The Advantage – A Book Review
“The single greatest advantage any company can achieve is organizational health. Yet it is ignored by most leaders even though it is simple, free, and available to anyone who wants it.”
~ Patrick Lencioni, The Advantage
I don’t usually indulge in book reviews as blog posts (for which check out my Goodreads page), but the new book from Patrick Lencioni has prompted me to make an exception.
Not that I think it’s a great, must-read book. Far from it. But because its topic – organisational health – is sufficiently close to my core focus (organisational psychotherapy), I’ve decided it’s worth mentioning by way of this review.
“After two decades of working with CEOs and their teams of senior executives, I’ve become absolutely convinced that the seminal difference between successful companies and mediocre or unsuccessful ones has little, if anything, to do with what they know or how smart they are; it has everything to do with how healthy they are.”
~ Patrick Lencioni, The Advantage
For those unfamiliar with Patrick Lencioni and his works, he has written a number of great (IMO) books including:
- The Four Obsessions of an Extraordinary Executive ★★★★★
- The Five Dysfunctions of a Team ★★★★★
- The Five Temptations of A CEO ★★★☆☆
- Getting Naked ★★★☆☆
- The Three SIgns of A Miserable Job ★★★☆☆
- Death By Meeting ★★★★★
- Silos, Politics and Turf Wars ★★★★☆
Each of these, in their own way, has been great reading; informative, thought-provoking and grounded in Lencioni’s 20+ years of consulting practice. Each has been a notable influence in my own practice.
Simply put, I found this book a disappointment. I guess this is because it’s mainly a rehash of much of his other work. I had been hoping, from the free sample, to find a book centred on the issues of organisational health. But apart from the first chapter, there’s nothing much here about organisational health per se at all. It’s as if the author has suddenly found a smart label to stick on his collective works, and tied a whole bunch of stuff together under one umbrella. Kudos for the marketing chops, at least.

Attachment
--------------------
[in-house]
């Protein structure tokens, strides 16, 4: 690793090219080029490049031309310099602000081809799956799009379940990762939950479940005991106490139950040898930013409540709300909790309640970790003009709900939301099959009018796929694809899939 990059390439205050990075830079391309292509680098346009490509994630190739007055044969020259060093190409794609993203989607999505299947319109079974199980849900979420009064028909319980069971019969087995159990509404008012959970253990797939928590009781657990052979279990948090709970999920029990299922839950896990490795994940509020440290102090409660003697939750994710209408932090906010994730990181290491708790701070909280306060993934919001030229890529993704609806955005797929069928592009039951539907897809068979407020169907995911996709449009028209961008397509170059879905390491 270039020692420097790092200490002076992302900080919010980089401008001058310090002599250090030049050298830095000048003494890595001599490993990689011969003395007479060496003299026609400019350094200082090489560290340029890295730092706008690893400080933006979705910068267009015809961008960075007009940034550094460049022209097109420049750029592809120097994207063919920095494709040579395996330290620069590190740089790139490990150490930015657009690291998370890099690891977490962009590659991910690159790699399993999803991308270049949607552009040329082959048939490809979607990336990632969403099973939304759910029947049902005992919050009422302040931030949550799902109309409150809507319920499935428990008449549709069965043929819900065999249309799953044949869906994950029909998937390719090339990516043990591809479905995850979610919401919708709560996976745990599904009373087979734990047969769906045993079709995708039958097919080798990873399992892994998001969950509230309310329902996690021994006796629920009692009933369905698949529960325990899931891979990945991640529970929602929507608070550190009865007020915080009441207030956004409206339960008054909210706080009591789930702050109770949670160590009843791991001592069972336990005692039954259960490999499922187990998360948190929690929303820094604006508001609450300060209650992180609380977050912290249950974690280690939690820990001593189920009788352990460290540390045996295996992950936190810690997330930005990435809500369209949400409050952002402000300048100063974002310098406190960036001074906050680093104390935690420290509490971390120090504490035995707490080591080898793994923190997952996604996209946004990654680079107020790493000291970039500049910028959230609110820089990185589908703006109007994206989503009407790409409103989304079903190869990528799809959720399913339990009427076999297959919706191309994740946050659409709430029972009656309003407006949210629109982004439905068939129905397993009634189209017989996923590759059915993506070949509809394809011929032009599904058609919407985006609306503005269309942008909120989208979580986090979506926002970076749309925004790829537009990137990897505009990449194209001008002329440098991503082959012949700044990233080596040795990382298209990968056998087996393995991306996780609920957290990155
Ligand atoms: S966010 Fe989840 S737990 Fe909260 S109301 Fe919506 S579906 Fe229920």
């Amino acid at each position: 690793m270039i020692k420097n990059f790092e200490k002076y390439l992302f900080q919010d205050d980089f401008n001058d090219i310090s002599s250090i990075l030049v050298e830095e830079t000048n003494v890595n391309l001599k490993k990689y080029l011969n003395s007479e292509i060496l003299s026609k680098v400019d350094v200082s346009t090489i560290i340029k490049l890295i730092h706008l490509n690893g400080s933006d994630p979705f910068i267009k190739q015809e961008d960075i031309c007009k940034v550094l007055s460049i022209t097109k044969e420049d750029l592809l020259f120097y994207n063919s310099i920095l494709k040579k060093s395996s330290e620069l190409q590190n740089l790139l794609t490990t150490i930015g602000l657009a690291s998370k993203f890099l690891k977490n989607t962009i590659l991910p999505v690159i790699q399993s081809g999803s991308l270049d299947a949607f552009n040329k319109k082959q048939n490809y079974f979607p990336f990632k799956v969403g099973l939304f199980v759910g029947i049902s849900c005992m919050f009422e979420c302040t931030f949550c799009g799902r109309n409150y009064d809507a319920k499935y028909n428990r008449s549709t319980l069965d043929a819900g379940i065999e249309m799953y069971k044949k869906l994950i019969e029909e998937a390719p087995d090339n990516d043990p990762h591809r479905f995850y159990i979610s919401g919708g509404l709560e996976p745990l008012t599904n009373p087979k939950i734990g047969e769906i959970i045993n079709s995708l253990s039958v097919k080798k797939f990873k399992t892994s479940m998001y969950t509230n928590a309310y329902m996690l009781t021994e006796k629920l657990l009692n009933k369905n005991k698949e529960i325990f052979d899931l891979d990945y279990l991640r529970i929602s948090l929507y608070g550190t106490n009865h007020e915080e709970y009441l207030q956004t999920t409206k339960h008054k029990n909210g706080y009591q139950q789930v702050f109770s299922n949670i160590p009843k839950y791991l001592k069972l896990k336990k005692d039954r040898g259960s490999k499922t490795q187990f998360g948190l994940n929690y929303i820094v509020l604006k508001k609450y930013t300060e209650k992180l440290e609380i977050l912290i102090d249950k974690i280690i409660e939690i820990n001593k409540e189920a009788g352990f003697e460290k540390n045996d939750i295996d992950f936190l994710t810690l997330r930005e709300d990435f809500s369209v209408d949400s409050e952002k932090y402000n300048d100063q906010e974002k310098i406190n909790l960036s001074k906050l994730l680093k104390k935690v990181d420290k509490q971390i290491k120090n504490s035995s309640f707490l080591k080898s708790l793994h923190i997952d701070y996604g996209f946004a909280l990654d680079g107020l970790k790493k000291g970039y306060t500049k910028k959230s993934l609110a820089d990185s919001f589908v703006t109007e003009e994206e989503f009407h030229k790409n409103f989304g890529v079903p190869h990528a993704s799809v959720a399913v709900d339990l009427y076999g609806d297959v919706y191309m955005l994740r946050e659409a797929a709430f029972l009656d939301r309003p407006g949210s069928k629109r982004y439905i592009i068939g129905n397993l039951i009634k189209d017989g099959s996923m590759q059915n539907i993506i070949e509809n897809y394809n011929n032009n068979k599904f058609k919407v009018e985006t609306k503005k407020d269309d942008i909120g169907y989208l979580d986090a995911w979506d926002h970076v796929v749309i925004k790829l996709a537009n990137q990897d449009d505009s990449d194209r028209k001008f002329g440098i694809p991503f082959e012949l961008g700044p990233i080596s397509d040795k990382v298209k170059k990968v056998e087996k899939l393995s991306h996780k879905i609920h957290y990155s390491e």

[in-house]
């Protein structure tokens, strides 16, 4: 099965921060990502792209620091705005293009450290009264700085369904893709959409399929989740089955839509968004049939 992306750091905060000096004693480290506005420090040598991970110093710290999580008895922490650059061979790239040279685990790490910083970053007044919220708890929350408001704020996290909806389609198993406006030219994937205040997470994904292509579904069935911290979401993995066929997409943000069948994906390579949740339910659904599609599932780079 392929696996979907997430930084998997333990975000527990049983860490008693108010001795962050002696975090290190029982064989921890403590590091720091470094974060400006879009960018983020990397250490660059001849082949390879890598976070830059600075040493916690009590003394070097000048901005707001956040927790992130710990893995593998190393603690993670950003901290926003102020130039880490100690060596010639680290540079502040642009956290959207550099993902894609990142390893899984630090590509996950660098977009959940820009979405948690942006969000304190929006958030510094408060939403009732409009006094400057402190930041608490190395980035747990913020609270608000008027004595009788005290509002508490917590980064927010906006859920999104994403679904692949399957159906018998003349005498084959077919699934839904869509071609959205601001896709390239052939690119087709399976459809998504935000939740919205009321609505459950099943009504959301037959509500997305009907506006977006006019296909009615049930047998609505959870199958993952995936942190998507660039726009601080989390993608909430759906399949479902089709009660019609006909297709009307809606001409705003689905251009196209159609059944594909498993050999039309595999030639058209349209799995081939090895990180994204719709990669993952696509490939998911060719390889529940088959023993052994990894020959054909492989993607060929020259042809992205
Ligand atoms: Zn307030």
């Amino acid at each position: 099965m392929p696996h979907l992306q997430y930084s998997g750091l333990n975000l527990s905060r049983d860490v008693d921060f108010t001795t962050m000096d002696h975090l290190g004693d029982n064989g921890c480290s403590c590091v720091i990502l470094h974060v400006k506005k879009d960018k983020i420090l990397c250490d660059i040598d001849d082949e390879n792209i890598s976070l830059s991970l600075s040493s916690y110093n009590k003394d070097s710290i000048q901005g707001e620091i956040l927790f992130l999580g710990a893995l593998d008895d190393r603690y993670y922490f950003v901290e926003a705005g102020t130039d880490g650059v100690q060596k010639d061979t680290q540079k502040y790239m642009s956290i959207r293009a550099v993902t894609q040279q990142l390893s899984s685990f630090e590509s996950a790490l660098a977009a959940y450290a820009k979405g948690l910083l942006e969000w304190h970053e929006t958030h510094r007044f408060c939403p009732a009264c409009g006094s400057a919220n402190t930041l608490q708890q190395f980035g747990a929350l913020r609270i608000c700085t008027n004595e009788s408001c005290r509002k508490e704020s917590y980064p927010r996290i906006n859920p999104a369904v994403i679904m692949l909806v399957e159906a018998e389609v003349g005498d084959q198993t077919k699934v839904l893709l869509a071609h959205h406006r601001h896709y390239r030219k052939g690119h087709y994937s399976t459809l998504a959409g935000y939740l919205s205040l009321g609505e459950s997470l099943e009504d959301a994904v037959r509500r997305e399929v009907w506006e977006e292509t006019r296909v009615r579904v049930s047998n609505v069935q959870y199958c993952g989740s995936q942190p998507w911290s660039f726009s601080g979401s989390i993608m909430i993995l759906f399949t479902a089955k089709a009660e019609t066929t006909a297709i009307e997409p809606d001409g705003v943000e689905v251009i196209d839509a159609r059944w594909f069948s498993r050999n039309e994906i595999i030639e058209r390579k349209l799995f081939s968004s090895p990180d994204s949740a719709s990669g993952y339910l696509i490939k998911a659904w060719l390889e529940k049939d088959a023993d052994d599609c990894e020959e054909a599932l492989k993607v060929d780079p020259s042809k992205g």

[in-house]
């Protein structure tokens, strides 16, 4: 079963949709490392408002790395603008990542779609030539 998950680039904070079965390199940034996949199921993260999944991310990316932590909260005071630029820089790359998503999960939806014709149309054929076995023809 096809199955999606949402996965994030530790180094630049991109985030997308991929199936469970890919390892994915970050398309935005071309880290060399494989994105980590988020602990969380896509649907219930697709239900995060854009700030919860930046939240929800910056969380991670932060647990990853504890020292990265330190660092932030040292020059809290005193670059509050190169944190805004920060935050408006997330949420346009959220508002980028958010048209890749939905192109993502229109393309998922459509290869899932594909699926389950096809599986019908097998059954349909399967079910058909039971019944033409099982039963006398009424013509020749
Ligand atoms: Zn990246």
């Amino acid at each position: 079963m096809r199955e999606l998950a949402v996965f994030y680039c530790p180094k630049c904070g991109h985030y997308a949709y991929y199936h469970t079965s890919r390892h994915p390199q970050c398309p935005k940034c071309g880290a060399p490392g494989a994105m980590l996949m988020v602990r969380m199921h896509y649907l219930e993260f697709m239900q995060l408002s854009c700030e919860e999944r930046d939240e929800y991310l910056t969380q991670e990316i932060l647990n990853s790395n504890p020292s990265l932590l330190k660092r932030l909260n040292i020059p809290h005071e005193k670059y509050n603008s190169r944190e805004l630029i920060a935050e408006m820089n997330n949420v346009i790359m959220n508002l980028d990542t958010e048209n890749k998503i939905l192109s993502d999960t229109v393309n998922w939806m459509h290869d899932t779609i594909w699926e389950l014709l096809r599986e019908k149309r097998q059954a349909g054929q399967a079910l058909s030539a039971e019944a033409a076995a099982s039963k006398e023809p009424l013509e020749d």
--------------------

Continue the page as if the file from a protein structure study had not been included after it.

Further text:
His continual emphasis on the role of leaders and leadership also grates with me. For the majority of organisations – i.e. those of the Analytic mindset – I’d agree that leaders (senior execs in particular) set the tone and model the behaviours that the rest of the organisation tends to follow. But doing the wrong thing righter is, I posit, not anywhere near as useful as doing the right thing – for which I offer fellowship as a prime candidate. Ironically, then, it seems to me that an organisation that emphasises the hegemony of leaders (and the relative diminution of the role of others) is likely less healthy than it might be.
These things being said, you might like to read this book if you haven’t read much or any of his other works before. The Advantage offers a convenient entry point into his collective works, with sufficient references into his other books for following up on details and specifics.
The Advantage is also a departure from the author’s more usual business novel (a.k.a. ‘Fable’) format. So if you shy away from business novels, then this more prosaic, text-book approach might appeal to you. ★★☆☆☆
P.S. For the Rightshifters amongst you, I suggest that the author’s enthusiasm for organisational heath, and the benefits he attributes to it, correspond fairly closely to an organisation’s relative position on the horizontal (rightshifting) axis (i.e. the healthier an organisation, the more effective it is). More specifically, I’d say that organisational health corresponds more or less to the green (fun) line on this ‘Perspective on Rightshifting’ chart.